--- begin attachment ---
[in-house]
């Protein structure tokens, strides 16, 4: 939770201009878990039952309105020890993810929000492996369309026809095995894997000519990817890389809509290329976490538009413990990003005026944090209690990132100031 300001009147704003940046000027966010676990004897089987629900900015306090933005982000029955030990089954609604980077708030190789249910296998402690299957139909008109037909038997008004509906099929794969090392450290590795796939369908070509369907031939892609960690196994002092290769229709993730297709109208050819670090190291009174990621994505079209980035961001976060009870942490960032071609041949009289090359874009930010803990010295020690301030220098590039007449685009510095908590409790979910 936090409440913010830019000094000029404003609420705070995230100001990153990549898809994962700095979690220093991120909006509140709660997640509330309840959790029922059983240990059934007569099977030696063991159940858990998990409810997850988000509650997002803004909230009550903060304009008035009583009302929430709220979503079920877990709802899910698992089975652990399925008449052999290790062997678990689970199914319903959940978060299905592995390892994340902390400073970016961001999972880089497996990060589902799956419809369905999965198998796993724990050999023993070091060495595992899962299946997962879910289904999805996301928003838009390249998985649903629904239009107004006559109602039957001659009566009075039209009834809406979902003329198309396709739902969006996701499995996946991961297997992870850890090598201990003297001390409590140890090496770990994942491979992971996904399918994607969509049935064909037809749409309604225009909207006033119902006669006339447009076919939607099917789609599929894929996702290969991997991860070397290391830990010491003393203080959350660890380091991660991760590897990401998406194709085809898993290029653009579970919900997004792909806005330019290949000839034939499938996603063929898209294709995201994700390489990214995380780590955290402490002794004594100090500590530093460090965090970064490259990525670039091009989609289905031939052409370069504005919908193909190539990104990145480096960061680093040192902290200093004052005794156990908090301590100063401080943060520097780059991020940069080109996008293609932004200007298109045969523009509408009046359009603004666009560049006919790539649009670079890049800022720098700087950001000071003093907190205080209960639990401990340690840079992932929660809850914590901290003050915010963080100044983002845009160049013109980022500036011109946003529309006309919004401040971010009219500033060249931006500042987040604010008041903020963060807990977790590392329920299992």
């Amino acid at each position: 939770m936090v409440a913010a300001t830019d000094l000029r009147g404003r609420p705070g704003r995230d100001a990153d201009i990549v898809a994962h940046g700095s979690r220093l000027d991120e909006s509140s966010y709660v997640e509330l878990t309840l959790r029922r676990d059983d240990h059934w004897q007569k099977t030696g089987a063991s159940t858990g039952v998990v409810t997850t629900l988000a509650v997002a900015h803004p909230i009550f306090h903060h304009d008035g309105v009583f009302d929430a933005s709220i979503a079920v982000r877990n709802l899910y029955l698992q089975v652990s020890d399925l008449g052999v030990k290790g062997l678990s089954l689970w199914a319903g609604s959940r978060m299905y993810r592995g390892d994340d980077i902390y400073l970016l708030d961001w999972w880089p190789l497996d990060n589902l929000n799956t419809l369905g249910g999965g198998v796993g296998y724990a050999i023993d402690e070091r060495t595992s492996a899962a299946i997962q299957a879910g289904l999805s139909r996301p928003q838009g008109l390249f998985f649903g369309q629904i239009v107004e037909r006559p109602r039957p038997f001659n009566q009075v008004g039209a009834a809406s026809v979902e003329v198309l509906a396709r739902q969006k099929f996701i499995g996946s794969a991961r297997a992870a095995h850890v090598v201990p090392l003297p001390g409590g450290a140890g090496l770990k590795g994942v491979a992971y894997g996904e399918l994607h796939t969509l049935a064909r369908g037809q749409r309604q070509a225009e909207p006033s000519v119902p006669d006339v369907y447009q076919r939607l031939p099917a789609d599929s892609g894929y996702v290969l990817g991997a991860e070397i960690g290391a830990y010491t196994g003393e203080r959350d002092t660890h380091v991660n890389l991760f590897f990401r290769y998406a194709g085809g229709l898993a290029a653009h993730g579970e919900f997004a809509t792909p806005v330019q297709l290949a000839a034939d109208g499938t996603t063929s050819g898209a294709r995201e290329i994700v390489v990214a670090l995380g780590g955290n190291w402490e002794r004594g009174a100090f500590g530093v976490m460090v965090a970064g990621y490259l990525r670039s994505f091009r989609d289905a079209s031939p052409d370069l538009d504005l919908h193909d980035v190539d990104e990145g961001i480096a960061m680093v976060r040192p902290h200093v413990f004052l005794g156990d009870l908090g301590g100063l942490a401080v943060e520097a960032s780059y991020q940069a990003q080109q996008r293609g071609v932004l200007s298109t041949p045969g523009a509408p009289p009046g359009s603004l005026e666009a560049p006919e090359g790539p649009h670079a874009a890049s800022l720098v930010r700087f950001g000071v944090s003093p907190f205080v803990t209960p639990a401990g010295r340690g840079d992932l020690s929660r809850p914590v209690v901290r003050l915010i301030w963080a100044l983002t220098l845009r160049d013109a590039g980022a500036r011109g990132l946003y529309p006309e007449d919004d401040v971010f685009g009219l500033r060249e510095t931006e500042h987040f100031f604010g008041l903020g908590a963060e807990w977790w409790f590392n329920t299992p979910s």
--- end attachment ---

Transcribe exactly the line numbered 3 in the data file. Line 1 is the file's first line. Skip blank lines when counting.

């Amino acid at each position: 939770m936090v409440a913010a300001t830019d000094l000029r009147g404003r609420p705070g704003r995230d100001a990153d201009i990549v898809a994962h940046g700095s979690r220093l000027d991120e909006s509140s966010y709660v997640e509330l878990t309840l959790r029922r676990d059983d240990h059934w004897q007569k099977t030696g089987a063991s159940t858990g039952v998990v409810t997850t629900l988000a509650v997002a900015h803004p909230i009550f306090h903060h304009d008035g309105v009583f009302d929430a933005s709220i979503a079920v982000r877990n709802l899910y029955l698992q089975v652990s020890d399925l008449g052999v030990k290790g062997l678990s089954l689970w199914a319903g609604s959940r978060m299905y993810r592995g390892d994340d980077i902390y400073l970016l708030d961001w999972w880089p190789l497996d990060n589902l929000n799956t419809l369905g249910g999965g198998v796993g296998y724990a050999i023993d402690e070091r060495t595992s492996a899962a299946i997962q299957a879910g289904l999805s139909r996301p928003q838009g008109l390249f998985f649903g369309q629904i239009v107004e037909r006559p109602r039957p038997f001659n009566q009075v008004g039209a009834a809406s026809v979902e003329v198309l509906a396709r739902q969006k099929f996701i499995g996946s794969a991961r297997a992870a095995h850890v090598v201990p090392l003297p001390g409590g450290a140890g090496l770990k590795g994942v491979a992971y894997g996904e399918l994607h796939t969509l049935a064909r369908g037809q749409r309604q070509a225009e909207p006033s000519v119902p006669d006339v369907y447009q076919r939607l031939p099917a789609d599929s892609g894929y996702v290969l990817g991997a991860e070397i960690g290391a830990y010491t196994g003393e203080r959350d002092t660890h380091v991660n890389l991760f590897f990401r290769y998406a194709g085809g229709l898993a290029a653009h993730g579970e919900f997004a809509t792909p806005v330019q297709l290949a000839a034939d109208g499938t996603t063929s050819g898209a294709r995201e290329i994700v390489v990214a670090l995380g780590g955290n190291w402490e002794r004594g009174a100090f500590g530093v976490m460090v965090a970064g990621y490259l990525r670039s994505f091009r989609d289905a079209s031939p052409d370069l538009d504005l919908h193909d980035v190539d990104e990145g961001i480096a960061m680093v976060r040192p902290h200093v413990f004052l005794g156990d009870l908090g301590g100063l942490a401080v943060e520097a960032s780059y991020q940069a990003q080109q996008r293609g071609v932004l200007s298109t041949p045969g523009a509408p009289p009046g359009s603004l005026e666009a560049p006919e090359g790539p649009h670079a874009a890049s800022l720098v930010r700087f950001g000071v944090s003093p907190f205080v803990t209960p639990a401990g010295r340690g840079d992932l020690s929660r809850p914590v209690v901290r003050l915010i301030w963080a100044l983002t220098l845009r160049d013109a590039g980022a500036r011109g990132l946003y529309p006309e007449d919004d401040v971010f685009g009219l500033r060249e510095t931006e500042h987040f100031f604010g008041l903020g908590a963060e807990w977790w409790f590392n329920t299992p979910s």